Architectural Design IV is taught in conjunction with Architectural Topics IV. These two courses are separate and distinct but organized to support and enhance each other. What is taught in one should be brought to bear on the other. This is particularly important in design studio, where you will be asked to apply knowledge that, in the other class, you simply needed to know and comprehend. This type of coordination reflects a premise of the school’s curriculum — that design involves the synthesis of diverse areas of knowledge and various skills, and design studio is the primary venue for that synthesis.
In this studio you will continue to explore the expressive potential of space and form as it relates to intent. ARCH 2002 and 2102 accomplish this exploration through a series of projects that are aimed at stretching your understanding of, and appreciation for the ways in which architecture occupies and responds to a specific site, condition and/or event. We will begin by looking at how form, when carefully composed, gives up its object-like qualities in deference to space. Following an initial project looking at space and view, we will then undertake two projects that focus on building form and space as a coincidence of site and program. To do this, we will need to consider how spaces and buildings are inhabited, how they touch the ground, and how they occupy the landscape. Emphasis on process, materials theory, site inventory and analysis and impact of regionalism.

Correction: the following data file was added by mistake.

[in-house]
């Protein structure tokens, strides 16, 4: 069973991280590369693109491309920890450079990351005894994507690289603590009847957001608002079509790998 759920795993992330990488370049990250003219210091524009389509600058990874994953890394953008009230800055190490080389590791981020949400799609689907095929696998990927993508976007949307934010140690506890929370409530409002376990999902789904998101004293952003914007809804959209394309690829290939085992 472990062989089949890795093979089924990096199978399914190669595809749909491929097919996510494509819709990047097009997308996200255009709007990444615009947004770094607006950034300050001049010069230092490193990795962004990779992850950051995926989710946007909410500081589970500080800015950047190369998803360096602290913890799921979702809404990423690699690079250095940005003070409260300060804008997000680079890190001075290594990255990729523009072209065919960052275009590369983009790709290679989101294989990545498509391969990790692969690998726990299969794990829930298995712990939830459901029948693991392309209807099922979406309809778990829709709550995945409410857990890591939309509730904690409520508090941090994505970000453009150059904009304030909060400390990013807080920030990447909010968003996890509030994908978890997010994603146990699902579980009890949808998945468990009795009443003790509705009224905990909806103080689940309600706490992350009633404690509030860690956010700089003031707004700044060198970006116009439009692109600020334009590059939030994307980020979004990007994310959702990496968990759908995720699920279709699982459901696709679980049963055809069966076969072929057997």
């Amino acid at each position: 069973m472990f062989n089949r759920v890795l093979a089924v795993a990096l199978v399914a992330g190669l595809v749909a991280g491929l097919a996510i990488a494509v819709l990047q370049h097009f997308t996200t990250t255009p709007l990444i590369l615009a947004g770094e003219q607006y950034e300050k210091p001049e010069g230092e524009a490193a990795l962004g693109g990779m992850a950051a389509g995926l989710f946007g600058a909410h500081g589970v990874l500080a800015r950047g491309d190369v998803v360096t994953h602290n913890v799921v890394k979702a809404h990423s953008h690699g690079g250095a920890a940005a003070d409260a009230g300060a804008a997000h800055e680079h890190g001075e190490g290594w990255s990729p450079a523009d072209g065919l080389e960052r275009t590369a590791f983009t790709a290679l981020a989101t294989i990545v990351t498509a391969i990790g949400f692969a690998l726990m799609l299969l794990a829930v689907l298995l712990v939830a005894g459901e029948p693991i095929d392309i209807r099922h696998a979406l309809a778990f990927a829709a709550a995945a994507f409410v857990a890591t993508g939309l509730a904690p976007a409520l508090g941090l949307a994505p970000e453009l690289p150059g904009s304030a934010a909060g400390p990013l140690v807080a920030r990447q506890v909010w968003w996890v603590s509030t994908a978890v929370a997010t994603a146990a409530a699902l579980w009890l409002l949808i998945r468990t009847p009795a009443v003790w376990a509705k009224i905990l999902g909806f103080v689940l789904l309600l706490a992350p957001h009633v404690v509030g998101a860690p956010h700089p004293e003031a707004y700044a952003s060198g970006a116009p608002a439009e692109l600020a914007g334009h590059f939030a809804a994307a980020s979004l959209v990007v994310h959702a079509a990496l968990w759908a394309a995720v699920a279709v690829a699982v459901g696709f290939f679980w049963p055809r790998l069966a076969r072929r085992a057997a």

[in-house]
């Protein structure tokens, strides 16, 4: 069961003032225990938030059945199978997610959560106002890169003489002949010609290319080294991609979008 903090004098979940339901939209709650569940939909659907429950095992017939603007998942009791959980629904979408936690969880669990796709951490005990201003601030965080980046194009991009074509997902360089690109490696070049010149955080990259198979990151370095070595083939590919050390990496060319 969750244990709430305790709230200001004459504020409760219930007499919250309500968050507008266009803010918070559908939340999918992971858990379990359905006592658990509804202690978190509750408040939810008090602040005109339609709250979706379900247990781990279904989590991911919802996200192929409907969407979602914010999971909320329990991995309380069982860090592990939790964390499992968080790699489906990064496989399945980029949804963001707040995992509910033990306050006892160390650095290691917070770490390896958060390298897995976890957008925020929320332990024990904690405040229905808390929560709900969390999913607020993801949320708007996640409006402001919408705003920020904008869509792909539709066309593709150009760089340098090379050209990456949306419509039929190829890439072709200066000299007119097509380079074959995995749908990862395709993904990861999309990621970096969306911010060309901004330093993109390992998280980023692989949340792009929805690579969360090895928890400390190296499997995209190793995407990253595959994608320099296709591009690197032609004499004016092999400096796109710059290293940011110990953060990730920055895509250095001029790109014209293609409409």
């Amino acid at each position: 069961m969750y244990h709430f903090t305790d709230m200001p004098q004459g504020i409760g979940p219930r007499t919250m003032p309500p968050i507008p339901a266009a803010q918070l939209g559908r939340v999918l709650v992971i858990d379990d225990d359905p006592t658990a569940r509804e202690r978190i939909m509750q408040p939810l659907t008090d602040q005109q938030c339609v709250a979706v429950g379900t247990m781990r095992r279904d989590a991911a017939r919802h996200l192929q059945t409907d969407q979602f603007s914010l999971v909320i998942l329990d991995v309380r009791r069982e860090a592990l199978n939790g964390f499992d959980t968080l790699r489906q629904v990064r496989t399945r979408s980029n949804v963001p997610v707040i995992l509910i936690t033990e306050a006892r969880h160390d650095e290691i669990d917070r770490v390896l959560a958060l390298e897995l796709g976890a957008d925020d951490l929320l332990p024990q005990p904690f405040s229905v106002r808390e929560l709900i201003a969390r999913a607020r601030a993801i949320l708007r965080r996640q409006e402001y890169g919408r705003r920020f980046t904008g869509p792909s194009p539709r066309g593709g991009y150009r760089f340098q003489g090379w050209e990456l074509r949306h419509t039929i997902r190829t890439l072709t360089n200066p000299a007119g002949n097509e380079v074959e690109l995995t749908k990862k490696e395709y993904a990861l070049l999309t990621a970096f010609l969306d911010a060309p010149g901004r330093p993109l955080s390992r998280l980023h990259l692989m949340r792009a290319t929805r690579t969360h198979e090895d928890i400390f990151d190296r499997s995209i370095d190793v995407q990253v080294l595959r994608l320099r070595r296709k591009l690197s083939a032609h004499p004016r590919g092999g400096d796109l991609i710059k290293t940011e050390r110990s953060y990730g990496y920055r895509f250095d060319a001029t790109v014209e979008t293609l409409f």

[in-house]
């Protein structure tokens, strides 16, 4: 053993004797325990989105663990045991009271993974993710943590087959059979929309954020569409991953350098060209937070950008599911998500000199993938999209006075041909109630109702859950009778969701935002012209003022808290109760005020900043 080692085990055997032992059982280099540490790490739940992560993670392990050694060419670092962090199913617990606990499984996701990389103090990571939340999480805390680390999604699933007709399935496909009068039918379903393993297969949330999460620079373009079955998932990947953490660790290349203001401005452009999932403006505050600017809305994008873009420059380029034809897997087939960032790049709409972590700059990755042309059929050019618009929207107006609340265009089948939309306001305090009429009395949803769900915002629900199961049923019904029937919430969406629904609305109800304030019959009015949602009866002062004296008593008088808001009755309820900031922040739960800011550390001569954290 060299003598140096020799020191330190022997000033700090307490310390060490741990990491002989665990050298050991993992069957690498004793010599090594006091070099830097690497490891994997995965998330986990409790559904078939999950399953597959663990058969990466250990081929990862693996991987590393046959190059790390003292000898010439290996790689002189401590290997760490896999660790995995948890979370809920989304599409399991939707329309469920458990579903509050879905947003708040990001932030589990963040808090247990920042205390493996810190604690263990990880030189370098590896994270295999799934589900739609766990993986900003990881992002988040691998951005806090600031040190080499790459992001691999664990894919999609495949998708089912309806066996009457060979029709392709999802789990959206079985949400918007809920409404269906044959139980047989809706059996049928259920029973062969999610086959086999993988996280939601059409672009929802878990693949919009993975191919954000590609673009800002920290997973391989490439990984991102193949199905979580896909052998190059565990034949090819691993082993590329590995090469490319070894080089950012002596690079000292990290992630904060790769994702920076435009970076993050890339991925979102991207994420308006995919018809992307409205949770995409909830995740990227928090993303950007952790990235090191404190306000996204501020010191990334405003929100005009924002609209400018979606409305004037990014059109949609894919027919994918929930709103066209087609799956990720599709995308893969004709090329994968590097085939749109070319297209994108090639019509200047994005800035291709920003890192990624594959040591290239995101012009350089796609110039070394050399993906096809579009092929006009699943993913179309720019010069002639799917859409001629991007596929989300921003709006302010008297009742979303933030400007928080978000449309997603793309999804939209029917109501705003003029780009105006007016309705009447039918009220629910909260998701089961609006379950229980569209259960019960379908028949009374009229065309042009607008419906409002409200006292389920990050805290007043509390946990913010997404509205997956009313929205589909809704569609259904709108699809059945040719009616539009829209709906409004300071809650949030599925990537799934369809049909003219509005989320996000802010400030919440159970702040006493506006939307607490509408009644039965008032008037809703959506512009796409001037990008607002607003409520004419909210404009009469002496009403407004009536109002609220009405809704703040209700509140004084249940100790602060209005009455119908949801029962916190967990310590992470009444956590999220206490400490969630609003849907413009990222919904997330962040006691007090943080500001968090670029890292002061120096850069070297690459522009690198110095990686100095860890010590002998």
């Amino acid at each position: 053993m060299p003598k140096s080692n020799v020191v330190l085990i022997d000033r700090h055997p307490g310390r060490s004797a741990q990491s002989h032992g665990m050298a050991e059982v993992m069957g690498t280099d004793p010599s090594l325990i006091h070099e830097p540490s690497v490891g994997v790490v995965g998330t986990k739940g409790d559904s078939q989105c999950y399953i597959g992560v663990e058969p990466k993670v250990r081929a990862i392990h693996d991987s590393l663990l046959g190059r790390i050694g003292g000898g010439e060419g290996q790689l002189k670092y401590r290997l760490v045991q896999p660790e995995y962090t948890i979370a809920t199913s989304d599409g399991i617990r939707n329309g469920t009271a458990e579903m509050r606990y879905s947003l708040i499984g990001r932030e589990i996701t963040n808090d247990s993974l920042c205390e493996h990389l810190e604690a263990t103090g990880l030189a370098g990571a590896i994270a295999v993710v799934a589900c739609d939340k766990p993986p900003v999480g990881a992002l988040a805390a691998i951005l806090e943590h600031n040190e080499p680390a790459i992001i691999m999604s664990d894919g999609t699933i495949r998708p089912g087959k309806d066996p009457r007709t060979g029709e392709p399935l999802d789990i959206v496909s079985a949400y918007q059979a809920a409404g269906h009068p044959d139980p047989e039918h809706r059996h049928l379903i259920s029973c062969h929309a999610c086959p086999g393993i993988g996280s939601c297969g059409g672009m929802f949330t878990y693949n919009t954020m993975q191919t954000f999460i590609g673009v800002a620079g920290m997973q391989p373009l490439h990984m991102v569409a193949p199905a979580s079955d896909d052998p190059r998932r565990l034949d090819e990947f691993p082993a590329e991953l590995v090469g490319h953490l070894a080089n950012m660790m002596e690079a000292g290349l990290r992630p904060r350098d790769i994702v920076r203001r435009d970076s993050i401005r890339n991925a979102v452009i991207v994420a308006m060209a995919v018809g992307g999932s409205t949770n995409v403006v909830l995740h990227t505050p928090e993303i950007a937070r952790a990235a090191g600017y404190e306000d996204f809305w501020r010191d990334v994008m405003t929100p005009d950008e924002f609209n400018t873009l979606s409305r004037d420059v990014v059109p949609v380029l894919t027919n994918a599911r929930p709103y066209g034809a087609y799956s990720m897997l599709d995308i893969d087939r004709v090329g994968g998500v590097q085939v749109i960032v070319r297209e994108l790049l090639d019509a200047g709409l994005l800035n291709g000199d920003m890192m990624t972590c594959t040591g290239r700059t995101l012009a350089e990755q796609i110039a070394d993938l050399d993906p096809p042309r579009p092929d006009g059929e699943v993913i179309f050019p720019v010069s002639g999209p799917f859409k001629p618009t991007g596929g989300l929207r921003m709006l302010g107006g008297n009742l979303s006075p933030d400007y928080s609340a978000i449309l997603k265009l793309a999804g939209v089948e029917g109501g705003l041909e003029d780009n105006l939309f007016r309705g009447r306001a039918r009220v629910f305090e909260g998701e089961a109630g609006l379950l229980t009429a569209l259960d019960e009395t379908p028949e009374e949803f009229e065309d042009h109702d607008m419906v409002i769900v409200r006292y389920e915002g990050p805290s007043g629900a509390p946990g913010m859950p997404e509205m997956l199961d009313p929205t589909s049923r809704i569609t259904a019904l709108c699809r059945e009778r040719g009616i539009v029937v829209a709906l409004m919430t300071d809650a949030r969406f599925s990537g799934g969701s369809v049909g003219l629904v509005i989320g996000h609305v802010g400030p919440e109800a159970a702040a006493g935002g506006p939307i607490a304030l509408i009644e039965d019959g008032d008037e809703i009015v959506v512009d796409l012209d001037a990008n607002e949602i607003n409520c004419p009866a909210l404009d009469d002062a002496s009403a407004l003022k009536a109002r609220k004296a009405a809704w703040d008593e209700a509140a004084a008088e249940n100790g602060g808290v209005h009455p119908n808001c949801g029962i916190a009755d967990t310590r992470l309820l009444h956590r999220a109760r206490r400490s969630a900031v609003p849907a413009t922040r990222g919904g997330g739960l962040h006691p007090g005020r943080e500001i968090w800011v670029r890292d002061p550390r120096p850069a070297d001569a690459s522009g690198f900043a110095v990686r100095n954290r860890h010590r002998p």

ARCH 2002/2102 is the fourth studio in the Bachelor of Architecture sequence at LSU. This studio introduces and explores the connection between an architectural object and the landscape. The students investigated two trails in the Big Bend National Park during a field trip in February 2016, one called Devil’s Den and one, Santa Elena. Although both trails have similar climatic conditions, they have very different characteristics (quantitative and qualitative), thus invoking different architectural responses. The students were charged with using data collected prior to our visit (site analysis), as well as site observations, to develop an idea for the design of a community camp that best addressed site conditions and resolved issues of enclosure, material, circulation, views, and scale.
The goals of this studio project were to build a critical understanding of architecture and landscape, to independently develop a building program and understand the program not as a list of facility spaces but as the ambition of architecture and to use material as a strategically vital expression of narrative and program, and to demonstrate an exploration of structure, environmental systems, and various modes of representation informed by a use of architectural precedents.
ARCH 2002/2102 is the fourth studio in the Bachelor of Architecture sequence at LSU. This studio introduces and explores the connection between an architectural object and the landscape. While the studio will again look at fundamental issues of order, two- and three-dimensional composition, these topics will now be explored through a critical design approach utilizing analysis and research to inform response to site that respects and challenges the perceptions of architecture and its interaction with the landscape of Turtle Cove, Louisiana, and Marfa, Texas. Students’ work will be aimed at developing a keen awareness of site and context to facilitate the construction of a coherent and consistent intellectual position relative to site and a schematic design for each condition that allows for the testing and reflection upon the position taken. There is an expectation that students will develop a tectonic language consistent with the defined conceptual approach through iteration, resulting in material clarity and the development of details.